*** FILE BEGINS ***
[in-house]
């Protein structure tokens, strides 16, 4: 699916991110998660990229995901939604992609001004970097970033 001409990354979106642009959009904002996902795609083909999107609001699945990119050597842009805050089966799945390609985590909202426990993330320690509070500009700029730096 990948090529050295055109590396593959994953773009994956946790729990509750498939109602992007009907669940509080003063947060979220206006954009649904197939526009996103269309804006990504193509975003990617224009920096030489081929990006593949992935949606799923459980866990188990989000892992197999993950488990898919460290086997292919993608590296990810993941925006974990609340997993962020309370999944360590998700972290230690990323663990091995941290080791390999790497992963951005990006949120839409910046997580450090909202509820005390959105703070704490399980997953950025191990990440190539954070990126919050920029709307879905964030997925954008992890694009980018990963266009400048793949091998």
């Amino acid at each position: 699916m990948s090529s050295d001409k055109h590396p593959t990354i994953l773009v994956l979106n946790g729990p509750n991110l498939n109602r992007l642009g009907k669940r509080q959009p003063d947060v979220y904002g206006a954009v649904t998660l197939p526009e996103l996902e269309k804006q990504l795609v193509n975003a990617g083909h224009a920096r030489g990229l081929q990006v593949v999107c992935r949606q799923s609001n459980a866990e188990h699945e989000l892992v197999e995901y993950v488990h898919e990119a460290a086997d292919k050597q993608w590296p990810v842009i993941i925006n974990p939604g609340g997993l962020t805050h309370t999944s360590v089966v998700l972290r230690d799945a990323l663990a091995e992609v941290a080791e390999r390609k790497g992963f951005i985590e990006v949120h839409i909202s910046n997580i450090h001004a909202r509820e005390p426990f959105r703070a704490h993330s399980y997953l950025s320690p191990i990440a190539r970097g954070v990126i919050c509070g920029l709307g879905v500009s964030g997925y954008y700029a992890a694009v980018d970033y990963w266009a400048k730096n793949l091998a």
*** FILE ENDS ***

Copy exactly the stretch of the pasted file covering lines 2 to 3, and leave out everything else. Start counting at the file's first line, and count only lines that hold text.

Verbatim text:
């Protein structure tokens, strides 16, 4: 699916991110998660990229995901939604992609001004970097970033 001409990354979106642009959009904002996902795609083909999107609001699945990119050597842009805050089966799945390609985590909202426990993330320690509070500009700029730096 990948090529050295055109590396593959994953773009994956946790729990509750498939109602992007009907669940509080003063947060979220206006954009649904197939526009996103269309804006990504193509975003990617224009920096030489081929990006593949992935949606799923459980866990188990989000892992197999993950488990898919460290086997292919993608590296990810993941925006974990609340997993962020309370999944360590998700972290230690990323663990091995941290080791390999790497992963951005990006949120839409910046997580450090909202509820005390959105703070704490399980997953950025191990990440190539954070990126919050920029709307879905964030997925954008992890694009980018990963266009400048793949091998």
């Amino acid at each position: 699916m990948s090529s050295d001409k055109h590396p593959t990354i994953l773009v994956l979106n946790g729990p509750n991110l498939n109602r992007l642009g009907k669940r509080q959009p003063d947060v979220y904002g206006a954009v649904t998660l197939p526009e996103l996902e269309k804006q990504l795609v193509n975003a990617g083909h224009a920096r030489g990229l081929q990006v593949v999107c992935r949606q799923s609001n459980a866990e188990h699945e989000l892992v197999e995901y993950v488990h898919e990119a460290a086997d292919k050597q993608w590296p990810v842009i993941i925006n974990p939604g609340g997993l962020t805050h309370t999944s360590v089966v998700l972290r230690d799945a990323l663990a091995e992609v941290a080791e390999r390609k790497g992963f951005i985590e990006v949120h839409i909202s910046n997580i450090h001004a909202r509820e005390p426990f959105r703070a704490h993330s399980y997953l950025s320690p191990i990440a190539r970097g954070v990126i919050c509070g920029l709307g879905v500009s964030g997925y954008y700029a992890a694009v980018d970033y990963w266009a400048k730096n793949l091998a």